Yes we have to!
Because the last time we were there – it was only a drive through and we had stopped at Banska Bystrica for lunch. Now back in the day (late 90s) there was little in terms of knowledge of the attractions in most of the former Eastern Europe bloc of countries that had been under former communist regimes. If any literature available it was not accessible from way out here in Asia. Well at least not as far as we tried… perhaps we did not try hard enough.
The pit stop included a short photo opportunity of a castle, literally from the side of the road. Yep the coach just stopped. Tourists got off, took a few snaps and up they went and continued their way. That was us included. Sigh.
We’ll share what we’ve managed to see here anyway, however short and little it is. Have you been to Slovakia? What would your recommend us to see and do?
Yes it may sound puzzling to imagine. But students of medieval European history will be able to articulate how Poland was once a mighty nation, holding dominion over a large swathe of eastern Europe. In fact, it took a Polish King to lead his forces and beat the Ottomans back from the gates of Vienna…
Today we want to reminisce about our journey to this wonderful country. The last 300 years had not been kind to Poland. As its institutions weakened due to internal strife, strong neighbours took advantage of the situation to slice the country apart. And for almost 200 years Poland did not exist as an independent country.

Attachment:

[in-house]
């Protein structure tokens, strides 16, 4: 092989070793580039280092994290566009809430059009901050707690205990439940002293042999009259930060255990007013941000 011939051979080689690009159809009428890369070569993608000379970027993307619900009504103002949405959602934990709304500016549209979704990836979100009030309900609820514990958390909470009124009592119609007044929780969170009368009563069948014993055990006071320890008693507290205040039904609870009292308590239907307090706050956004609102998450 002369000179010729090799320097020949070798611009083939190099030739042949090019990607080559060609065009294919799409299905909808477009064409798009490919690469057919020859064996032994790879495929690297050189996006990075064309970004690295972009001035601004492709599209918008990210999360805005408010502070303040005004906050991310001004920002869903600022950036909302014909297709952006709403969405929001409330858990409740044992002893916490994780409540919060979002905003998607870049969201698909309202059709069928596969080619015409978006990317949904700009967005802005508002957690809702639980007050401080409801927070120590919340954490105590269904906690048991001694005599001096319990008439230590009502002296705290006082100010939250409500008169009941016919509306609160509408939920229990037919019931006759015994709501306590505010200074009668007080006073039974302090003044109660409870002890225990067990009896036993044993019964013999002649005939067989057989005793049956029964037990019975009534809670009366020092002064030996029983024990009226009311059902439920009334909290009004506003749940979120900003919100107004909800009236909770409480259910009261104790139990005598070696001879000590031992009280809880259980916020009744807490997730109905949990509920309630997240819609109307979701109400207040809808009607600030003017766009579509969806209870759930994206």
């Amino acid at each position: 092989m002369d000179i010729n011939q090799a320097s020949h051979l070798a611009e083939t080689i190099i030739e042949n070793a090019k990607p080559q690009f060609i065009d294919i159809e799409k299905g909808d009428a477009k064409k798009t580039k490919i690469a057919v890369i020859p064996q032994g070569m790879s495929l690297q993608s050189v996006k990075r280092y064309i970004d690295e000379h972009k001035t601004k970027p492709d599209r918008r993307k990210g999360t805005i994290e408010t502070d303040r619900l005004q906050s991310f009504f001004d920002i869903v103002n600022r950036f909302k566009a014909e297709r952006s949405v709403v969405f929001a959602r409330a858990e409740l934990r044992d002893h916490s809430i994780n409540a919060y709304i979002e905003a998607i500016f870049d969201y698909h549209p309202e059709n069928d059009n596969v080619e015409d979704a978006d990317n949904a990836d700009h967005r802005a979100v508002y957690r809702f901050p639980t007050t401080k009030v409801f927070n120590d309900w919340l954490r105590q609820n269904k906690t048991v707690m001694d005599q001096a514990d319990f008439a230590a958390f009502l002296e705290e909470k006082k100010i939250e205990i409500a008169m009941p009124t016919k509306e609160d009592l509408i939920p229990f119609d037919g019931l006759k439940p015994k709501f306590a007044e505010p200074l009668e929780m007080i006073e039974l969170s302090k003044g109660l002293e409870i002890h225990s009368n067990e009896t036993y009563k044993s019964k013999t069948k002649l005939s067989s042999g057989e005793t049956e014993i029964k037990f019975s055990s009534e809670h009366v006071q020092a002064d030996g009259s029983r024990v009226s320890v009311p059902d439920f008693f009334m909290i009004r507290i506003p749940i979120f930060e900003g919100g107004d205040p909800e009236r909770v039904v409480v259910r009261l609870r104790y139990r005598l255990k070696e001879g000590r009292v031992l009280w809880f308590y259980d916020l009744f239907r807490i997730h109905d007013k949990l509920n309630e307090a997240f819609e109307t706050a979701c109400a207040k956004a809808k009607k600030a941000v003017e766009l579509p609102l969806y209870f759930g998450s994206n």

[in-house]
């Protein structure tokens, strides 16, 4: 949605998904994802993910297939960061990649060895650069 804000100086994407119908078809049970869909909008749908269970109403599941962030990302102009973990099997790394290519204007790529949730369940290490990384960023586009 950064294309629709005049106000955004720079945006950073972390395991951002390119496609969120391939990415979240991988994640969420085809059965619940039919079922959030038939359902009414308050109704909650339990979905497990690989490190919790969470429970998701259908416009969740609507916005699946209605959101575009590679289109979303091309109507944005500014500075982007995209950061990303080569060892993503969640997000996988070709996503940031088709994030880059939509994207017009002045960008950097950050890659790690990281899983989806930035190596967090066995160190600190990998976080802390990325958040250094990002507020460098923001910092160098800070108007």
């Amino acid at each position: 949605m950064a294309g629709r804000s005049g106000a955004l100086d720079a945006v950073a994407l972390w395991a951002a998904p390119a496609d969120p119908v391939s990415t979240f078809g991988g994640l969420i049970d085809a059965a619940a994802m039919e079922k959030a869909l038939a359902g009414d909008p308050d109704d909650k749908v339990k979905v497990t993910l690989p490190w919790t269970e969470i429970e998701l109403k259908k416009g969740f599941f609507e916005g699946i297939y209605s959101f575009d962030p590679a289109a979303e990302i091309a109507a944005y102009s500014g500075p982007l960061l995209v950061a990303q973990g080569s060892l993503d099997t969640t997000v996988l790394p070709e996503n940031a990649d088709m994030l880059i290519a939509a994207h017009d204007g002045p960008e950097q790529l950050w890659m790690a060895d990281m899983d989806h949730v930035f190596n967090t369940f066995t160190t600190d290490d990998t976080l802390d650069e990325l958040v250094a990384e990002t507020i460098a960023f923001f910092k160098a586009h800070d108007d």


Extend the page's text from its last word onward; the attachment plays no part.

But today that has all changed. Since embracing the fall of communism in 1989, the country has steadily developed. And we were there in 2001 to see some of the early fruits of the change during a sojourn that took us from Poznan through to Warsaw and finally Krakow.
In Poznan and Warsaw we saw how the city has rebuilt, recreating brick for brick what existed prior to the devastation of WWII. While in Krakow we explored a city with preserved classical medieval structures that were unscathed by the conflict.
We know that there are many other places in Poland to touch and this was an excellent introductory journey. Have you been to Poland? What do you think are the recommended sights? Tell us what you think after reading our essay here.
The reason we used the world ‘thundering’ is because the country’s name would suggest a connection to the Huns. Now you might not be a fan of history, but let us tell you that these folks (the Huns) were known as ferocious horse pack warriors that literally struck deep into Europe during the end of the Roman era in the 5th century.
Their arrival signed the collapse of the Roman empire in western Europe and heralded in an age of “darkness” (hence the dark ages) when there was little or no political stability let alone social and personal safety.
But today the lands that are called Hungary is inhabited by the descendent of the Magyar tribes. Some try to link them to the Finns and Estonians, but apparently the languages are not mutually intelligible. And it became part of one of the largest European empire : Austro-Hungarian empire of the Habsburgs.
We “thundered” into Budapest in a quieter fashion, making a cue for the medieval constructs in Buda before taking a cruise on the Danube and settling in Pest. For the river divides both sides of the city today, when just about 140 years ago they were two. Enjoy the café culture of the city, and let the cool vibe of the city sink in. That’s what we did. Read all about it here. So much has changed since the time we were there.
Did you enjoy your time in Budapest? And if you had still been, would you be tempted to do so?